State of the Union addresses, which lay out a full agenda and nod to various constituent groups, don't lend themselves to emotional climaxes, but Obama reached one as pleaded for effective measures to curb gun violence.  As in his post-Newtown speech, he argued that as a nation we need to do better, that we are failing in a foundational duty:
Of course, what I’ve said tonight matters little if we don’t come together to protect our most precious resource – our children.
He was helped by the stoic dignity of a pair of bereaved parents he singled out as he called for action in the names of those slain in a dishonor roll of recent mass killings. This was the ultimate reality check:
It has been two months since Newtown. I know this is not the first time this country has debated how to reduce gun violence. But this time is different. Overwhelming majorities of Americans – Americans who believe in the 2nd Amendment – have come together around commonsense reform – like background checks that will make it harder for criminals to get their hands on a gun. Senators of both parties are working together on tough new laws to prevent anyone from buying guns for resale to criminals. Police chiefs are asking our help to get weapons of war and massive ammunition magazines off our streets, because they are tired of being outgunned.

Each of these proposals deserves a vote in Congress. If you want to vote no, that’s your choice. But these proposals deserve a vote. Because in the two months since Newtown, more than a thousand birthdays, graduations, and anniversaries have been stolen from our lives by a bullet from a gun.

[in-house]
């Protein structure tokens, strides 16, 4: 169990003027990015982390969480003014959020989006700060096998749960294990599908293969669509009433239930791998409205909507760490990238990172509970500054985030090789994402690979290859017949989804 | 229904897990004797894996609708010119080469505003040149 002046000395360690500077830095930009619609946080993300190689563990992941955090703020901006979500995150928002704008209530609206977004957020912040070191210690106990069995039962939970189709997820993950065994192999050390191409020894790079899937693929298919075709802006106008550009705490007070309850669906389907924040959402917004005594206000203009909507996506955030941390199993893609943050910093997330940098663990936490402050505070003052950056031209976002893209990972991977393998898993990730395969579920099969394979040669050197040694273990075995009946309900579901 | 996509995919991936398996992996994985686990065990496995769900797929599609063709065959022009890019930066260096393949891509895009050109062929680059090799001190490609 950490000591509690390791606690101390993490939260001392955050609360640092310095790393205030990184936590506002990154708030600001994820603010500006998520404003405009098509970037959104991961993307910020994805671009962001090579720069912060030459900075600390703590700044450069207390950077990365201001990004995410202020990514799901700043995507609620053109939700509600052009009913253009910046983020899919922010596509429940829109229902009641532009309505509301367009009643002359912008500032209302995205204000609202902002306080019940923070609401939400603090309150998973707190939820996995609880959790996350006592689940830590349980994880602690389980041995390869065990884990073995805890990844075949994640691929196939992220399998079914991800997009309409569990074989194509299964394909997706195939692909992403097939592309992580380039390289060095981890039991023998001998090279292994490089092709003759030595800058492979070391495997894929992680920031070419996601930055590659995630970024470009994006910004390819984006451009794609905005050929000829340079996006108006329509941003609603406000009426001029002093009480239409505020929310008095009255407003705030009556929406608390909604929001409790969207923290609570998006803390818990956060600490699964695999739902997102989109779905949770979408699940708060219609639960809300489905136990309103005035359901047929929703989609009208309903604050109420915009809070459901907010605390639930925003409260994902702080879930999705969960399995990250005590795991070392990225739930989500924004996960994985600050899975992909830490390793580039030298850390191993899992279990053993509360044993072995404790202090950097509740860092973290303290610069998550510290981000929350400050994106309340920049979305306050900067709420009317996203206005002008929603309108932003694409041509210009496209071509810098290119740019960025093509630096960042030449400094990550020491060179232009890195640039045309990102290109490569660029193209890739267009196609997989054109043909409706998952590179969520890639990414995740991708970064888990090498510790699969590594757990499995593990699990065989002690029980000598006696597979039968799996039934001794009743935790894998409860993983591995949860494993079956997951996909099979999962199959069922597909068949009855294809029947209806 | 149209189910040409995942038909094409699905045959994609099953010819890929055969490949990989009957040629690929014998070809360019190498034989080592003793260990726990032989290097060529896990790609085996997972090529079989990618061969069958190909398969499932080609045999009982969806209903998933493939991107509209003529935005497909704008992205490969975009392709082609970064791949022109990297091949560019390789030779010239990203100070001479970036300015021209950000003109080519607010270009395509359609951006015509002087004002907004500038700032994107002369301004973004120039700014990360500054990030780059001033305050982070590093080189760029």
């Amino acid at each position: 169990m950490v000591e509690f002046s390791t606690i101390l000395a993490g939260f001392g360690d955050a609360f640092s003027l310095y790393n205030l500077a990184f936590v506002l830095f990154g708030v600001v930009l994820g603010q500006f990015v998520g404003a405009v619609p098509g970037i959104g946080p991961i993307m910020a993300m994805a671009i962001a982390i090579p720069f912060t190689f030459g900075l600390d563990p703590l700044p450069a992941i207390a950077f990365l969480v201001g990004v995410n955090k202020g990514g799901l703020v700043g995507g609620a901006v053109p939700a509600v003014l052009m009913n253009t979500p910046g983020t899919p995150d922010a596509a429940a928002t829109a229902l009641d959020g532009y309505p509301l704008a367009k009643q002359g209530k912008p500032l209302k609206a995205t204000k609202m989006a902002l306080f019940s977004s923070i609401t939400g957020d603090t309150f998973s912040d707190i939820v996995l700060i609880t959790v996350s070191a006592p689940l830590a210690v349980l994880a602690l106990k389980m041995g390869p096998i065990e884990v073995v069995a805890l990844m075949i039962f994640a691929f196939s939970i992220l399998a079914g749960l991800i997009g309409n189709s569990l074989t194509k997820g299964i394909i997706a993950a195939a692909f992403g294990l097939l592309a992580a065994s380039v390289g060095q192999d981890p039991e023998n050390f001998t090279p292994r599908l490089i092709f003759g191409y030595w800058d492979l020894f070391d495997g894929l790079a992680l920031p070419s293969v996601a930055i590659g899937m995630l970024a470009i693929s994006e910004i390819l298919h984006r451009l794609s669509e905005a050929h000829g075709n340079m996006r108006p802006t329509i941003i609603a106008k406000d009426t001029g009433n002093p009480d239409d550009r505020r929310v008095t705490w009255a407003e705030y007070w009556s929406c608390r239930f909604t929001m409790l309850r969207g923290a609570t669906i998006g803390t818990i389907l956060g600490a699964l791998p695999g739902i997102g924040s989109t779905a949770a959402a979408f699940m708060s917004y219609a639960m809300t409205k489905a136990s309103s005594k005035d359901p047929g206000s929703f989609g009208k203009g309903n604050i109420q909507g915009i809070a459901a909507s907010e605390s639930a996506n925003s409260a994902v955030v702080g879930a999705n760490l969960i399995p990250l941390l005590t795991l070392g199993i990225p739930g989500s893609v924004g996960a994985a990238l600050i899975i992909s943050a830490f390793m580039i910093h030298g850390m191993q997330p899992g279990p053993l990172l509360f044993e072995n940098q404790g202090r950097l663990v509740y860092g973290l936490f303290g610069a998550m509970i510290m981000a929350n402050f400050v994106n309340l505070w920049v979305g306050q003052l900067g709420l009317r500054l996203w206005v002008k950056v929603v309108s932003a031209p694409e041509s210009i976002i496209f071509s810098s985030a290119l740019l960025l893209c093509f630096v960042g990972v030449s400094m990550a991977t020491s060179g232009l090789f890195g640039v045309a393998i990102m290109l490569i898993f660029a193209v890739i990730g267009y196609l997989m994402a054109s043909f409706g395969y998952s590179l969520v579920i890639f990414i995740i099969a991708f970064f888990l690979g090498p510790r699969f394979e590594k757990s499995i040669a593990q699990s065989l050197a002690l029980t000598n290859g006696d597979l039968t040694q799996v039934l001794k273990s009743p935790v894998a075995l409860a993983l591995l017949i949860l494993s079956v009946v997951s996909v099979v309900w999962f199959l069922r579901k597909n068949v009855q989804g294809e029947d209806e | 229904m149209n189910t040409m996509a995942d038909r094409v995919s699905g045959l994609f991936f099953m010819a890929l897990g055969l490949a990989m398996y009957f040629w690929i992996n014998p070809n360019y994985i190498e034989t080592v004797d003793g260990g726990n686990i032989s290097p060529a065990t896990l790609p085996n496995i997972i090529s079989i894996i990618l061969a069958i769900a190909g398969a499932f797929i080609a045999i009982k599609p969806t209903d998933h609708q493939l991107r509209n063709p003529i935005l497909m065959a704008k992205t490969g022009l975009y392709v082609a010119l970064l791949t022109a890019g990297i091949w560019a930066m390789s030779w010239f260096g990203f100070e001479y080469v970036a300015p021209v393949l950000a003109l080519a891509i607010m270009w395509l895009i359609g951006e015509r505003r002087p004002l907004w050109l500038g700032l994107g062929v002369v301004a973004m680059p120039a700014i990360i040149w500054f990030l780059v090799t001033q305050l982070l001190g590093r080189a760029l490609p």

One of those we lost was a young girl named Hadiya Pendleton. She was 15 years old. She loved Fig Newtons and lip gloss. She was a majorette. She was so good to her friends, they all thought they were her best friend. Just three weeks ago, she was here, in Washington, with her classmates, performing for her country at my inauguration. And a week later, she was shot and killed in a Chicago park after school, just a mile away from my house.

Hadiya’s parents, Nate and Cleo, are in this chamber tonight, along with more than two dozen Americans whose lives have been torn apart by gun violence. They deserve a vote.

Gabby Giffords deserves a vote.

The families of Newtown deserve a vote.

The families of Aurora deserve a vote.

The families of Oak Creek, and Tucson, and Blacksburg, and the countless other communities ripped open by gun violence – they deserve a simple vote.
That call to the most basic duty led to a powerful statement of creed, urging a pragmatism that in the wake of the exhortation that preceded it was the opposite of cold:
Our actions will not prevent every senseless act of violence in this country. Indeed, no laws, no initiatives, no administrative acts will perfectly solve all the challenges I’ve outlined tonight. But we were never sent here to be perfect. We were sent here to make what difference we can, to secure this nation, expand opportunity, and uphold our ideals through the hard, often frustrating, but absolutely necessary work of self-government.
"We were sent here to make what difference we can" -- the credo of an audacious incrementalist.

* Sweeping past a lot here: as Ezra Klein highlights, the speech was full of audacious policy proposals, from universal pre-k to cap-and-trade to a $9 minimum wage.

Related:   Meet the new Obama, same (mostly) as the old Obama
                Our liberal history: Obama's oldest trope